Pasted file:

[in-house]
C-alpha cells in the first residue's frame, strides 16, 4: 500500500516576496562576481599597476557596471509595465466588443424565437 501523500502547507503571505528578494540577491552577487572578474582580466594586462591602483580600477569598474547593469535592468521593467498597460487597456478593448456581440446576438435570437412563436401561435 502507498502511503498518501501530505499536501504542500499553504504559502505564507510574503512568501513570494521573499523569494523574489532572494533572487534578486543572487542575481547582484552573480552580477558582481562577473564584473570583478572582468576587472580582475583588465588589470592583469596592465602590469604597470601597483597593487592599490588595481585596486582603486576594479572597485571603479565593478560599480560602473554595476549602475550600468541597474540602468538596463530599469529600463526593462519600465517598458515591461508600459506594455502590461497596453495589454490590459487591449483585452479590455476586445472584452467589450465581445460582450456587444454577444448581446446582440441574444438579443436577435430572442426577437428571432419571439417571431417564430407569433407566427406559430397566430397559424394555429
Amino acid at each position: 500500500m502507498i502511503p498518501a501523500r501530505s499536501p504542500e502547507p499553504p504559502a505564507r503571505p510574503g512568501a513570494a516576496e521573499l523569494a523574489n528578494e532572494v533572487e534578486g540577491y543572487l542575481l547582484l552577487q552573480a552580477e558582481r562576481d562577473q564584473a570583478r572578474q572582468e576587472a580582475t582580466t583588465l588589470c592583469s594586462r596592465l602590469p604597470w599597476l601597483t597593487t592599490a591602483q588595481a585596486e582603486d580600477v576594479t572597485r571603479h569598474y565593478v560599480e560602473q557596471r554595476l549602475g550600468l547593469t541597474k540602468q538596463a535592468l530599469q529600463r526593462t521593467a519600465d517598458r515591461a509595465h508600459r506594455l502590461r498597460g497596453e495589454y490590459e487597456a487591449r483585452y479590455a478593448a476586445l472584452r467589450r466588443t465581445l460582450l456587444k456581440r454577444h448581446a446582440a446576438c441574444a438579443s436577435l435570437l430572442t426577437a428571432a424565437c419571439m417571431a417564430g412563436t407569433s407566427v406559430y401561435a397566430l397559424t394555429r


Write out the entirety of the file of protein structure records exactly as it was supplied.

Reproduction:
[in-house]
C-alpha cells in the first residue's frame, strides 16, 4: 500500500516576496562576481599597476557596471509595465466588443424565437 501523500502547507503571505528578494540577491552577487572578474582580466594586462591602483580600477569598474547593469535592468521593467498597460487597456478593448456581440446576438435570437412563436401561435 502507498502511503498518501501530505499536501504542500499553504504559502505564507510574503512568501513570494521573499523569494523574489532572494533572487534578486543572487542575481547582484552573480552580477558582481562577473564584473570583478572582468576587472580582475583588465588589470592583469596592465602590469604597470601597483597593487592599490588595481585596486582603486576594479572597485571603479565593478560599480560602473554595476549602475550600468541597474540602468538596463530599469529600463526593462519600465517598458515591461508600459506594455502590461497596453495589454490590459487591449483585452479590455476586445472584452467589450465581445460582450456587444454577444448581446446582440441574444438579443436577435430572442426577437428571432419571439417571431417564430407569433407566427406559430397566430397559424394555429
Amino acid at each position: 500500500m502507498i502511503p498518501a501523500r501530505s499536501p504542500e502547507p499553504p504559502a505564507r503571505p510574503g512568501a513570494a516576496e521573499l523569494a523574489n528578494e532572494v533572487e534578486g540577491y543572487l542575481l547582484l552577487q552573480a552580477e558582481r562576481d562577473q564584473a570583478r572578474q572582468e576587472a580582475t582580466t583588465l588589470c592583469s594586462r596592465l602590469p604597470w599597476l601597483t597593487t592599490a591602483q588595481a585596486e582603486d580600477v576594479t572597485r571603479h569598474y565593478v560599480e560602473q557596471r554595476l549602475g550600468l547593469t541597474k540602468q538596463a535592468l530599469q529600463r526593462t521593467a519600465d517598458r515591461a509595465h508600459r506594455l502590461r498597460g497596453e495589454y490590459e487597456a487591449r483585452y479590455a478593448a476586445l472584452r467589450r466588443t465581445l460582450l456587444k456581440r454577444h448581446a446582440a446576438c441574444a438579443s436577435l435570437l430572442t426577437a428571432a424565437c419571439m417571431a417564430g412563436t407569433s407566427v406559430y401561435a397566430l397559424t394555429r